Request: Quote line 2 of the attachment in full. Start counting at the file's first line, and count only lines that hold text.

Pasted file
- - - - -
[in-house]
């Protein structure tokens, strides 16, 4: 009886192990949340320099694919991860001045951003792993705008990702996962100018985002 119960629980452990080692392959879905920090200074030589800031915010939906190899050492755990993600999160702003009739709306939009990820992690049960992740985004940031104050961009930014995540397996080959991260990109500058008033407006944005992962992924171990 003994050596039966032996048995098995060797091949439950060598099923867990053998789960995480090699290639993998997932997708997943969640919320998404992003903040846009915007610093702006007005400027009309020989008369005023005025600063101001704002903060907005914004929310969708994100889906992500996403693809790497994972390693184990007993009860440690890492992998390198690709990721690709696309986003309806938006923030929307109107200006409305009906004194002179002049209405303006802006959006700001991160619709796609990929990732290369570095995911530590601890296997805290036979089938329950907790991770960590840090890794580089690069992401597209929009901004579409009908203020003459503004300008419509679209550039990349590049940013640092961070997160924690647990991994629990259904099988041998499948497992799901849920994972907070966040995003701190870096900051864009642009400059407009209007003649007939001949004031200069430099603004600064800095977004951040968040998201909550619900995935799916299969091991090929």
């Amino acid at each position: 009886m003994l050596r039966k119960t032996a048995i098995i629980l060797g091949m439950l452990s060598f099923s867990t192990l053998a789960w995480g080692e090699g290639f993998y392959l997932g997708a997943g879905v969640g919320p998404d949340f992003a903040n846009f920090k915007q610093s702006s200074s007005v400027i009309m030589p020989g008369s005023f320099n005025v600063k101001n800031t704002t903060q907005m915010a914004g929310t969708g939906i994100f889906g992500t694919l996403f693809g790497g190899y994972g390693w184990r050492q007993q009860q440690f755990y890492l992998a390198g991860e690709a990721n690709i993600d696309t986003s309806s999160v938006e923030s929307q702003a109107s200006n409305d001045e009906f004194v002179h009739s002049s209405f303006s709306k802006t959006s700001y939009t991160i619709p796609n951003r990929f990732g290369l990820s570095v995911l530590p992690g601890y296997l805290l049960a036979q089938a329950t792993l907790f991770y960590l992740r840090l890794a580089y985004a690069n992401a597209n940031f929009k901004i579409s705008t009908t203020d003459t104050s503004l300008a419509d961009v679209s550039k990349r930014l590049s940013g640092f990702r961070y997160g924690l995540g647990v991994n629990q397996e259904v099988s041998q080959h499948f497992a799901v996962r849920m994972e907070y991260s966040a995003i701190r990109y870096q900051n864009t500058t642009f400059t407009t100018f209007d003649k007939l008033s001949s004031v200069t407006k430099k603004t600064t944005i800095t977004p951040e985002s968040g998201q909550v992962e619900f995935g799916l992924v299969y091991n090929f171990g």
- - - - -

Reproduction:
């Protein structure tokens, strides 16, 4: 009886192990949340320099694919991860001045951003792993705008990702996962100018985002 119960629980452990080692392959879905920090200074030589800031915010939906190899050492755990993600999160702003009739709306939009990820992690049960992740985004940031104050961009930014995540397996080959991260990109500058008033407006944005992962992924171990 003994050596039966032996048995098995060797091949439950060598099923867990053998789960995480090699290639993998997932997708997943969640919320998404992003903040846009915007610093702006007005400027009309020989008369005023005025600063101001704002903060907005914004929310969708994100889906992500996403693809790497994972390693184990007993009860440690890492992998390198690709990721690709696309986003309806938006923030929307109107200006409305009906004194002179002049209405303006802006959006700001991160619709796609990929990732290369570095995911530590601890296997805290036979089938329950907790991770960590840090890794580089690069992401597209929009901004579409009908203020003459503004300008419509679209550039990349590049940013640092961070997160924690647990991994629990259904099988041998499948497992799901849920994972907070966040995003701190870096900051864009642009400059407009209007003649007939001949004031200069430099603004600064800095977004951040968040998201909550619900995935799916299969091991090929």